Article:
Friday, August 30, 2019

What Are You Fighting For?

      If you asked a Northern Congressman why he believed the Civil War should be fought, he would surely answer, "to restore and uphold the Union."  If you asked any Abolitionist why the war was being fought, they would loudly answer, "to free the slaves of course!"  And I am sure that a few unscrupulous business men would cynically respond with their stilted logic, "because wars are good for business and spark the economy."

The South would have their own versions of why they were fighting the War.  The Confederate Government would undoubtedly say the war was being fought to preserve individual States Rights.  If you asked a Plantation owner, his reply would be, "to protect our economy from ruin."  If you asked General Robert E. Lee, why he resigned from the Federal Army to fight for the Confederate Cause, with misplaced loyalty he would nobly say, "I am honor bound to defend the sacred soil of Virginia."  Lastly, among the common folk of the South, the reason was as simple as this, to keep their culture and way of life without Yankee interference.

In 1862, a young, undernourished rebel soldier was captured in the wilderness of Tennessee.  Most of the fighting men of the Confederate Army at that time were young, poor and probably did not even own slaves. Like most soldiers of the Civil War, there was a good chance it was this young man's first time to be away from home as well.  Most people of early America had not even ventured more than fifty miles from home their entire lives.  But here, in the woods of Tennessee, was found a young hungry soldier, fighting for a cause he probably did not fully understand.  When asked by his inquiring Northern captors why he was fighting this war? He calmly replied, "I am fighting because you are down here." It was a perfect reply, I'm sure, by his reckoning.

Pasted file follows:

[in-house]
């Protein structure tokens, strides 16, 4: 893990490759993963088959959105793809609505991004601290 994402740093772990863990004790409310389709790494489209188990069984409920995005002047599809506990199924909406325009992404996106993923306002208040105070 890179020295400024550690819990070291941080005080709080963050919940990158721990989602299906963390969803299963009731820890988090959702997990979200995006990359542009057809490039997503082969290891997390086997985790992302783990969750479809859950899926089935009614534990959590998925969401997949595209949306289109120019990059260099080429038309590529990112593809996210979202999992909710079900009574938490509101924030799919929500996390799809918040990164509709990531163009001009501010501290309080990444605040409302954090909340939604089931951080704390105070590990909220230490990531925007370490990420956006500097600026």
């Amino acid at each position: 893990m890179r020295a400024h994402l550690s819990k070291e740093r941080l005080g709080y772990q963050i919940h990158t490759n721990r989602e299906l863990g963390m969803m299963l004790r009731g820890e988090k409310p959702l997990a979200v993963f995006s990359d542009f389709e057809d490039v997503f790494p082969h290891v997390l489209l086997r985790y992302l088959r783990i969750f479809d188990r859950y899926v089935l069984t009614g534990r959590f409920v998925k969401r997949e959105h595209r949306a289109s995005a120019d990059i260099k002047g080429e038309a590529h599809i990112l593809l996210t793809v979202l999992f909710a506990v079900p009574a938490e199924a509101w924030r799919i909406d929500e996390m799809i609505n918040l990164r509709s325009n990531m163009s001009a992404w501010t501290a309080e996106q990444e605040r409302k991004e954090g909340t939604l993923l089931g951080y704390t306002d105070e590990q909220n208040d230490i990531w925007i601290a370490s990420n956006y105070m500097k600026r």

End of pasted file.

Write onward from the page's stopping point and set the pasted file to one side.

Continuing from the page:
Why do we fight for the cause of Christ?  Why do we enter the spiritual battle to proclaim and live out the Gospel of Jesus Christ?  Surely our lives would be less complicated if we did not choose sides, and quietly kept our Christian message and convictions to ourselves.  Do the Scriptures not warn us, that to make a stand for Christ can mean ridicule, hardships, and even death?  Did not Jesus tell us, "I send you out as sheep among wolves."  Matthew 10:16

Did not Paul say the same? "Who shall separate us from the love of Christ? Shall tribulation, or distress, or persecution,...or peril, or sword... For thy sake we are killed all day long, we are accounted as sheep for the slaughter."  Romans 8:35, 36
Just as the Civil War separated North from South, and brother from brother, to choose for Christ, may require the same. Some of the saddest words of Jesus are these, "And a man's foe shall be they of his own household."   Matthew 10:36

 So why do we battle for the Lord?  Actually, our reasons are not that much different from those who fought in the Civil war.  Like the North, we fight so lost men and women can be set free, and back in Union with their Creator again.  We boldly speak out, to hopefully inspire action in others, and rekindle a spark in our timid brothers again.  And like the South, we fearlessly proclaim the Gospel, because it is our right to do so. We speak because we will not let the Forces of Darkness keep us quiet, or interfere with what His Word has said is the right way to live. We battle because we see it as our sacred duty to honor the Lord.
 And lastly, we have joined the fight, a journey that has taken many of us to places far from home, as well as seeking the lost right here in my country, my town, my world.  That's why Christ came here, and that's good enough reason for me.  "For the Son of Man came to seek and to save those who are lost."  Luke 19:10

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